What then? Are we to sin because we are not under law but under grace? By no means! Do you not know that if you present yourselves to anyone as obedient slaves, you are slaves of the one whom you obey, either of sin, which leads to death, or of obedience, which leads to righteousness? But thanks be to God, that you who were once slaves of sin have become obedient from the heart to the standard of teaching to which you were committed, and, having been set free from sin, have become slaves of righteousness. –Romans 6:15-18, ESV

Notice that Paul does not say carnal Christians will lose the salvation of the soul; instead, he directs the reader’s attention to the sanctifying work of God that leads to fruitful living. Paul shifts the focus from works of the flesh — “you… were once slaves of sin” — to works of the Spirit — “[you] have become slaves of righteousness.” This is how Paul — and also the apostles and Jesus — addresses the question of sins committed after conversion. Anytime a person returns to his or her own deeds, or his or her own righteousness, that person exchanges the goodness of God for a lie.

Who has bewitched you?

The most challenging doctrine of Christianity is the belief that no effort of a person can save that person. This truth is so absolute as to allow no modification, amendment or improvement. A Christian must rely entirely upon the grace of God from the day of conversion to his or her final breath. To rely on ones own effort — even for a moment — is to fall utterly short of the goal.

Yet, works are necessary, even required. “Do you want to be shown, you foolish person, that faith apart from works is useless?” (James 2:19). C.S. Lewis wonderfully describes this apparent contradiction in a lecture found in God in the Dock:

The controversy about faith and works is one that has gone on for a very long time, and it is a highly technical matter. I personally rely on the paradoxical text: ‘Work our your own salvation… for it is God that worketh in you.’ It looks as if in one sense we do nothing, and in another case we do a damned lot. ‘Word out your own salvation with fear and trembling,’ but you must have it in you before you can work it out. But I have no wish to go further into it, as it would interest no one but the Christians present, would it?

How can it be that works do not save, yet are required? How can it be that human effort is futile, yet is necessary? The key is found in how one starts and finishes the race of faith.

In scripture, whenever works are championed, the apostles recall grace: “O foolish Galatians! Who has bewitched you? It was before your eyes that Jesus Christ was publicly portrayed as crucified. Let me ask you only this: Did you receive the Spirit by works of the law or by hearing with faith? Are you so foolish? Having begun by the Spirit, are you now being perfected by the flesh?” (Gal. 3:1-3, ESV).

What begins in faith must end in faith.

Ultimate faith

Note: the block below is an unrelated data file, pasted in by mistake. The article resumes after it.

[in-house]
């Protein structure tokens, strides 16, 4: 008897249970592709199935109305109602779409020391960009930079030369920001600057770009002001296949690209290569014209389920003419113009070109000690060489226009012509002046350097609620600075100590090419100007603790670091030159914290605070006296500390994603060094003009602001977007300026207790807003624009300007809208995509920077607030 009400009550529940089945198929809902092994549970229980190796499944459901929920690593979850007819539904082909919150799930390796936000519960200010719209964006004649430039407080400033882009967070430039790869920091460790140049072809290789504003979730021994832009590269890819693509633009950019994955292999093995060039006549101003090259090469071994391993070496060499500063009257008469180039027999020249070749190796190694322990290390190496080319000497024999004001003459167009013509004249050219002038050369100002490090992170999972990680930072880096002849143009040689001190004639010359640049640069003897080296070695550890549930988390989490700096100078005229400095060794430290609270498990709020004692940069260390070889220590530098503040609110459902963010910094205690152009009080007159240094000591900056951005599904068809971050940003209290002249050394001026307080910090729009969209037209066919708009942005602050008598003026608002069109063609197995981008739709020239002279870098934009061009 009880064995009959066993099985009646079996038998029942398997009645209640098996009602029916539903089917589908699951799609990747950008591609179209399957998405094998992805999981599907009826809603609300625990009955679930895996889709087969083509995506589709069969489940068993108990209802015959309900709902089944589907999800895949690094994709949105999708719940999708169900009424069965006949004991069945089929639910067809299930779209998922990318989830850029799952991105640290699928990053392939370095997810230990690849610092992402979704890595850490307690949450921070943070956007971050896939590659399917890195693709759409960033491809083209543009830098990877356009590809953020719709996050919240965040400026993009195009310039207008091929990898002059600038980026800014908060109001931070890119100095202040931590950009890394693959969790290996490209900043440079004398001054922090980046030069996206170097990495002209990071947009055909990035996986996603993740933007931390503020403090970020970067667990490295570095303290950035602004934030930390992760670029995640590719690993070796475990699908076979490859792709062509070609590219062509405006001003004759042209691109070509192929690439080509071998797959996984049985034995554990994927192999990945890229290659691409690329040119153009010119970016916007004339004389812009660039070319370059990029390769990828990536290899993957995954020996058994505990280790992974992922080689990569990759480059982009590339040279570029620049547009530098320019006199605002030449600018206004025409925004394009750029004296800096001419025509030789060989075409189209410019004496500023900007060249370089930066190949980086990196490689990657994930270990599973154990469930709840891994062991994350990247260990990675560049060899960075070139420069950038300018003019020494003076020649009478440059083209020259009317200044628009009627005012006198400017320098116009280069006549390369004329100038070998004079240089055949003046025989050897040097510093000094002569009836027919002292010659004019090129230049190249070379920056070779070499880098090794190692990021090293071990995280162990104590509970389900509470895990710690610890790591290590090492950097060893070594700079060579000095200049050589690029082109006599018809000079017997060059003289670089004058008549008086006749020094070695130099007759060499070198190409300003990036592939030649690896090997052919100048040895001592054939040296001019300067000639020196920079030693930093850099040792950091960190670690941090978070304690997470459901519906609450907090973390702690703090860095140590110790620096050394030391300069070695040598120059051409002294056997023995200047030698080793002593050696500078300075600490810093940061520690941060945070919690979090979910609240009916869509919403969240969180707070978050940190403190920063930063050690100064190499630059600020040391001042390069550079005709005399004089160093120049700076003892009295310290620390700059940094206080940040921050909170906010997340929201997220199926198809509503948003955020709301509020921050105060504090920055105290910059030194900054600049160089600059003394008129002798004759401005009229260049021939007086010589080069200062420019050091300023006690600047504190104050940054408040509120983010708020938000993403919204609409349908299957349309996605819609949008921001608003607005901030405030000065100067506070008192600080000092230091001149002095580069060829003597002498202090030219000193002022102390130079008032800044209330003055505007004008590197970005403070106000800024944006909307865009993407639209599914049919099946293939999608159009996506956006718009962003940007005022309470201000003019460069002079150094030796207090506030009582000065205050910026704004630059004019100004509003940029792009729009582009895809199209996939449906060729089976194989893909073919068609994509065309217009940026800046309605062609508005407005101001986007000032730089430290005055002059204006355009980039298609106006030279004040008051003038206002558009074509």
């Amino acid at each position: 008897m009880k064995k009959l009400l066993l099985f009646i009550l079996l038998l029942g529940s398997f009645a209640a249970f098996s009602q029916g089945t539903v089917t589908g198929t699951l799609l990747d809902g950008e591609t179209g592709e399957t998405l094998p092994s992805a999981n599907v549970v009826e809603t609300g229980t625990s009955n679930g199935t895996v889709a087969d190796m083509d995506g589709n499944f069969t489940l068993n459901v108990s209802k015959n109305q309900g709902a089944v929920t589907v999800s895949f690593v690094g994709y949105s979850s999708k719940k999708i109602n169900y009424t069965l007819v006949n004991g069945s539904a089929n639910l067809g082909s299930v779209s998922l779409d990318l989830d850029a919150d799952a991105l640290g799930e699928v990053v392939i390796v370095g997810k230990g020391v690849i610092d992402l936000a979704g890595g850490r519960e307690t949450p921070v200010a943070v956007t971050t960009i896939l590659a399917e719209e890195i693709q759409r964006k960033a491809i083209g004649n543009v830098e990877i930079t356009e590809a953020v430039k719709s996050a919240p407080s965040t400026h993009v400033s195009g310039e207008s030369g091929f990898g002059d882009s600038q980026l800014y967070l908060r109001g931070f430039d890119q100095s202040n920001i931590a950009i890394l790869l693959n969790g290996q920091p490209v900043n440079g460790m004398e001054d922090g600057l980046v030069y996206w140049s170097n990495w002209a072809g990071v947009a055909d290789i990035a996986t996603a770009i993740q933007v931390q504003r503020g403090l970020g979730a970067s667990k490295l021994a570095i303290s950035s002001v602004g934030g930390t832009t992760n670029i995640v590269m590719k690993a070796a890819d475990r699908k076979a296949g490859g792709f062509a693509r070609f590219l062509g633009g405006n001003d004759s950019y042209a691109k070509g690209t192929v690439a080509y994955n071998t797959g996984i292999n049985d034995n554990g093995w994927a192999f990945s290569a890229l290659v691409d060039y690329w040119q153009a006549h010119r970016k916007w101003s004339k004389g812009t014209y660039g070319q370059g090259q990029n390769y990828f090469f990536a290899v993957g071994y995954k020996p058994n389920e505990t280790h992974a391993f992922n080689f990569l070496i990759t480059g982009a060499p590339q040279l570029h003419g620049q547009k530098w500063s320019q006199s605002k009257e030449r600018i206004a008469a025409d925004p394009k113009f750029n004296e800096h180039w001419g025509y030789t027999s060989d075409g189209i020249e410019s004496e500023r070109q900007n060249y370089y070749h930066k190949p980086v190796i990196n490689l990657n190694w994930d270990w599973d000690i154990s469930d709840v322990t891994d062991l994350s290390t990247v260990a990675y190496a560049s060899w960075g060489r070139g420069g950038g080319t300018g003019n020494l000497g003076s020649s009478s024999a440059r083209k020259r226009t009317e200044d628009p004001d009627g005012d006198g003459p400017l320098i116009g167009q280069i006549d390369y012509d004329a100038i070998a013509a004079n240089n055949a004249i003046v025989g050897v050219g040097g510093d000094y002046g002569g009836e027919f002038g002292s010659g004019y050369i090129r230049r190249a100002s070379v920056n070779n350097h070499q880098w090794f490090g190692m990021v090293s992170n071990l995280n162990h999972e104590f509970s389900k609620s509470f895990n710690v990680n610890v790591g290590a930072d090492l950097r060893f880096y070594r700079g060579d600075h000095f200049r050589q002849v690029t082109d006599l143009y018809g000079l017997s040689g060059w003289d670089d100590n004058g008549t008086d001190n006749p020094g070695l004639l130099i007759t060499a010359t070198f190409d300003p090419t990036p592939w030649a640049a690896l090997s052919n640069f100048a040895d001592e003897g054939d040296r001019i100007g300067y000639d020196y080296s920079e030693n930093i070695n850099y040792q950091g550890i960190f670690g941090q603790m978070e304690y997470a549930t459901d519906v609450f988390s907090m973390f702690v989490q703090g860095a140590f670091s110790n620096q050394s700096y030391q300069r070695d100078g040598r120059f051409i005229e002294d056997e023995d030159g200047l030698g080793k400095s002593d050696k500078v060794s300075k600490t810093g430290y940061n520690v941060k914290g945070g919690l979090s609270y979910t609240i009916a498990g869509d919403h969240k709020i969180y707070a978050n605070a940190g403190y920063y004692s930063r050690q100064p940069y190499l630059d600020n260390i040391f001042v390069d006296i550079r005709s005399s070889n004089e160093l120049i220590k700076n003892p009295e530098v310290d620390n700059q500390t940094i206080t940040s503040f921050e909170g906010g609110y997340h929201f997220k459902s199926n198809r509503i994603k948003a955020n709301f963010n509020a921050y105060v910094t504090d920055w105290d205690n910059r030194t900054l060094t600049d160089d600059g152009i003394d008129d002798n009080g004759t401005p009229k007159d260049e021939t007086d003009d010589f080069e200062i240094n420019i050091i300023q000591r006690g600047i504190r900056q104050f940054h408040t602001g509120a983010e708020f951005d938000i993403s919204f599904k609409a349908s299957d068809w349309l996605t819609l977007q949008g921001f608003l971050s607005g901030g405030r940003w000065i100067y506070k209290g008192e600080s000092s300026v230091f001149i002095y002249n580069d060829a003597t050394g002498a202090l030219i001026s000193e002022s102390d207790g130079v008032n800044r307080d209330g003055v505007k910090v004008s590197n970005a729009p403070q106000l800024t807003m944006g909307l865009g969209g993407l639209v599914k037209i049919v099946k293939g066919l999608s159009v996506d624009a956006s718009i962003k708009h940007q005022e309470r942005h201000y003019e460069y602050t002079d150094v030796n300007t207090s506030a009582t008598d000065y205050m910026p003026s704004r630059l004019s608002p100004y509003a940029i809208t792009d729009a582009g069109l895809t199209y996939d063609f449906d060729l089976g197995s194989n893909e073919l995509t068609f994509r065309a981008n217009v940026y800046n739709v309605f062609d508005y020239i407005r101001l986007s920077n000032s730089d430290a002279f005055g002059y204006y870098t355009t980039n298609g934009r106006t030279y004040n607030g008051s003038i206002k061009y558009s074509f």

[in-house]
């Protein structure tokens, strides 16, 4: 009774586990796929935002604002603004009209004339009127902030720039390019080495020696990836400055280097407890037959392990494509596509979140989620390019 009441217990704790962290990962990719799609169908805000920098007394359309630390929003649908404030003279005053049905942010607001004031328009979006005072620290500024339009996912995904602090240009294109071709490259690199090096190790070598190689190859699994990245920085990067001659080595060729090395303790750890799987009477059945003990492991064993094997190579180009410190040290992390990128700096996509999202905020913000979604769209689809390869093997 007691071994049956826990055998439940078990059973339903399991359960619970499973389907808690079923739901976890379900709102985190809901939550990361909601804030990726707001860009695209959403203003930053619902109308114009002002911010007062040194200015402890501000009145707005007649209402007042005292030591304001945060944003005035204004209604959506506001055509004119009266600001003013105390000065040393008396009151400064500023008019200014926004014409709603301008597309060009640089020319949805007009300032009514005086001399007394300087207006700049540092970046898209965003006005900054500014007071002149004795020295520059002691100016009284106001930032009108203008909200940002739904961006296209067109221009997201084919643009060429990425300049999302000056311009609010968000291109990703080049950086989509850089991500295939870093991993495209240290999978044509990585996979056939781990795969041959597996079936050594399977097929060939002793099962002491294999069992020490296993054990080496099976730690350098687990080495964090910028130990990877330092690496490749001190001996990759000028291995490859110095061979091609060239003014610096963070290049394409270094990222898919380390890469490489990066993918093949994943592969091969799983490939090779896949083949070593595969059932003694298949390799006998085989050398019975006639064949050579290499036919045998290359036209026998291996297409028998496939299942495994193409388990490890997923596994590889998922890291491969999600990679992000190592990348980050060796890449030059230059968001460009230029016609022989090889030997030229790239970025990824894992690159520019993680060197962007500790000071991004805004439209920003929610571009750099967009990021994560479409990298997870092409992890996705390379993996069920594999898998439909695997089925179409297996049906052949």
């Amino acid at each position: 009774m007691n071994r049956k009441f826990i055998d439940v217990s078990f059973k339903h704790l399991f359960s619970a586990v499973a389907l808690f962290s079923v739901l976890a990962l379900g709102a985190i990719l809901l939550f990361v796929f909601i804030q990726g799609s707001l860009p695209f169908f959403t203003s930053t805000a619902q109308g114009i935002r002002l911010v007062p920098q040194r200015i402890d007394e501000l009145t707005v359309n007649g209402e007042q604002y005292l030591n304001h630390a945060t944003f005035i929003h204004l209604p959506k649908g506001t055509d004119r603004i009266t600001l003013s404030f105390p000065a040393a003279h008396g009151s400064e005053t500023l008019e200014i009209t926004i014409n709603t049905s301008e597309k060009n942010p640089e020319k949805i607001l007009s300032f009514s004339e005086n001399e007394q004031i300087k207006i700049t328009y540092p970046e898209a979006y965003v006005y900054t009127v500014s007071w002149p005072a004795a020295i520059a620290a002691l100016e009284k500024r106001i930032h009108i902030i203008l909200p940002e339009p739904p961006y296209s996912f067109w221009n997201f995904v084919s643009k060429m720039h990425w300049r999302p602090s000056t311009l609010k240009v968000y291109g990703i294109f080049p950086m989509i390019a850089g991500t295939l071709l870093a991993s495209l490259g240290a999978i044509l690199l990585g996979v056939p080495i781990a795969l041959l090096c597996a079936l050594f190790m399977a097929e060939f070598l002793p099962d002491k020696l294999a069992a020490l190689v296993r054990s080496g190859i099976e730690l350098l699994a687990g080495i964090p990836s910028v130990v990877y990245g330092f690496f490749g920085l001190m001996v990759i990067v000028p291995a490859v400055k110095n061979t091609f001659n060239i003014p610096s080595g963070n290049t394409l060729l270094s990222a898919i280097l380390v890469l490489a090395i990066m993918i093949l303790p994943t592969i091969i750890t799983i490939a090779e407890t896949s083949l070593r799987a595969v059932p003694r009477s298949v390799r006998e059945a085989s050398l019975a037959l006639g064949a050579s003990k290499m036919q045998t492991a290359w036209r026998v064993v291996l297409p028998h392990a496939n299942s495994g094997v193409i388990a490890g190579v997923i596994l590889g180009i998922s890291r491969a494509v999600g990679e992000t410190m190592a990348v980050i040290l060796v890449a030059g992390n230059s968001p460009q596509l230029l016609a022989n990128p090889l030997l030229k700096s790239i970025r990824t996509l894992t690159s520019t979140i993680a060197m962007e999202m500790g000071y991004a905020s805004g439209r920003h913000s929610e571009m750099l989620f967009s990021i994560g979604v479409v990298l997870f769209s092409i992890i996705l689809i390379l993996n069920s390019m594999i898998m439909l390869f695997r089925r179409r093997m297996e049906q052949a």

Some time ago, I was conversing with a Christian brother about the “word of the kingdom.” He very succinctly stated the principal issue is that “it’s all about carnality.” Kingdom believers, he explained, are so concerned about the works that they ignore the Spirit. The result is spiritual decline.

Scripture teaches us that if we want to be perfect as God is perfect, we must rely entirely upon God — in faith and also works. Yes, works are necessary, but, like grace, good deeds come from God. The idea that my effort can increase or improve upon God’s effort is preposterous and spiritually deceitful, “for to set the mind on the flesh is death, but to set the mind on the Spirit is life and peace” (Rom. 8:6, ESV).

This is the ultimate step of faith: to trust that God will finish what he has begun.

A last word

I have been studying the “word of the kingdom,” on and off, since 2005, and for two reasons: first, the teaching had been introduced into my community, causing division, and I wanted to know what it was that I might rightly discern it; and, second, because so little has been written critically about exclusion, a teaching by no means limited to the people mentioned in this article. In my studies, I have made several shocking discoveries, but none so great as the following.

Arlen Chitwood claims he teaches the “full counsel of scripture,” that he teaches what the Bible says and nothing more, nothing less. Yet a search of his writings, all available in digital form, reveals he never addresses the doctrine of sanctification once. How can this be? Even in passages key to his argument, that specifically mention sanctification, he is silent. The fact is, Chitwood offers soul salvation as a substitute for sanctification.

In the final analysis, and I offer this article as a sort of final word on the topic (at least for the time being), this is the reason nothing good can come from the “word of the kingdom,” because it entirely undermines the message of the gospel. It is such a ridiculous falsehood as to give fresh significance to Paul’s admonition to the Galatians: “O foolish Galatians! … Having begun by the Spirit, are you now being perfected by the flesh?”

His words still resound.

Accountability?

I am often asked by those who support “kingdom exclusion”/”word of the kingdom” what motivation a Christian has for living a godly life. They ask, generally, “Why should Christians do what is right? Why should they care?” They suggest that unless one believes one possibly faces punishment in the millennial kingdom, one will be ineffectual in Christian living. One will become carnal.

I reply: